Dear Editor

After reading “Love in the City” by Parrys Hampton (Sept. 2010), I found that I related to the article quite well. I have been in love so many times that I wouldn’t attempt to count. For the first 14 years of my bisexual life, I was terrified to lead an open life. That fear of being “out” kept me jumping from one relationship to another; as soon as he wanted to meet my family, I ran like hell. Every time, I found a reason to end the relationship.

At the age of 28 I faced that fear and told my family and friends. You would think that coming out would have solved my problems. Wrong! I became so desperate to be in a loving relationship that I clung to every man I dated. Within days, the “L” word would come flying out. I scared off a lot of men with that one.

My biggest mistake was my last relationship. I met a guy online (we’ll call him Bob), who lived in Little Rock, AR. We talked for several months, and then he came to Rhode Island for a week. Three days after his arrival we were engaged…. From zero to love in 6.2 seconds. Bob and I lasted six months. That last month destroyed my faith in love. I swore off love forever.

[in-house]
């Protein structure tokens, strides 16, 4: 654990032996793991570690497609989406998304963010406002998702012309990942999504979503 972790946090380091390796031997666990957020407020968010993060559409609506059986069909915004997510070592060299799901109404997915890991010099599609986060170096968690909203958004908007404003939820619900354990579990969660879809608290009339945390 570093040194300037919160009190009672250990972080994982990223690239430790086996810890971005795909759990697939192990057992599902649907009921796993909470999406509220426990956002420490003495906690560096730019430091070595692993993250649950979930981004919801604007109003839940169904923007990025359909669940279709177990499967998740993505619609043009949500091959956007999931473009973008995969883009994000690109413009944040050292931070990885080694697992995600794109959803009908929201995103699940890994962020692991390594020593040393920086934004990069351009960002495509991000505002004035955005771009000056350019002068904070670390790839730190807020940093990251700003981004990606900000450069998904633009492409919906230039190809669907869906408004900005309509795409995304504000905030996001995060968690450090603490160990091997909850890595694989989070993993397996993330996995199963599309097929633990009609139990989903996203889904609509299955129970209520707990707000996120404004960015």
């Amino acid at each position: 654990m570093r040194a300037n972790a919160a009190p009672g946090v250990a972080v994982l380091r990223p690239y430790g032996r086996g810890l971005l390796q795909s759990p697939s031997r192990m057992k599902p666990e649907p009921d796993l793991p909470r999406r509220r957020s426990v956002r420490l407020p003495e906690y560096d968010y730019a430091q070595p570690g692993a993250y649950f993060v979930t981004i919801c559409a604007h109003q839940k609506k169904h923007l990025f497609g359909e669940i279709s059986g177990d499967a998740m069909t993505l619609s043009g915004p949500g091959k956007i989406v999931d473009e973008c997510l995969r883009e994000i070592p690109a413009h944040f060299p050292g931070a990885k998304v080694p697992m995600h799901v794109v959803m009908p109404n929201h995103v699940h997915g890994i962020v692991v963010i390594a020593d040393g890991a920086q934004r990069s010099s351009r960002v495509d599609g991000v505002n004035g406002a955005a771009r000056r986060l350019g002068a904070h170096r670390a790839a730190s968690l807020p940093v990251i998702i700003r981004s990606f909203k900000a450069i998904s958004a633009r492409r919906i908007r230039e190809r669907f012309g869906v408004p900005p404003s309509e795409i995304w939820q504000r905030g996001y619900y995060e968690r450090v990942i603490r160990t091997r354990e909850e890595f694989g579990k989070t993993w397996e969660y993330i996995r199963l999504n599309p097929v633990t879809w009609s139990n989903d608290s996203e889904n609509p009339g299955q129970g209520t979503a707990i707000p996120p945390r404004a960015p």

It’s been 18 months since Bob and I split up. Today I realize that the problem was not him – or any of them – but me. I didn’t like myself, so I clung to other people. After taking a long look at myself (thanks to the 12 steps of Sex Addicts Anonymous), I have realized that who I am is just fine and that in time, I will meet the right man. But it is a two-way street. You have to accept a person for who they are, including the negatives. That takes work, patience and, most important, communication. Mr. Right will not be Mr. Perfect; everyone has faults. The question is whether or not you can accept them.

Name Withheld

(Dear writer: Thanks for your letter. Even though you authorized us to print your signature, we have no way to verify your letter’s authenticity. Ed.)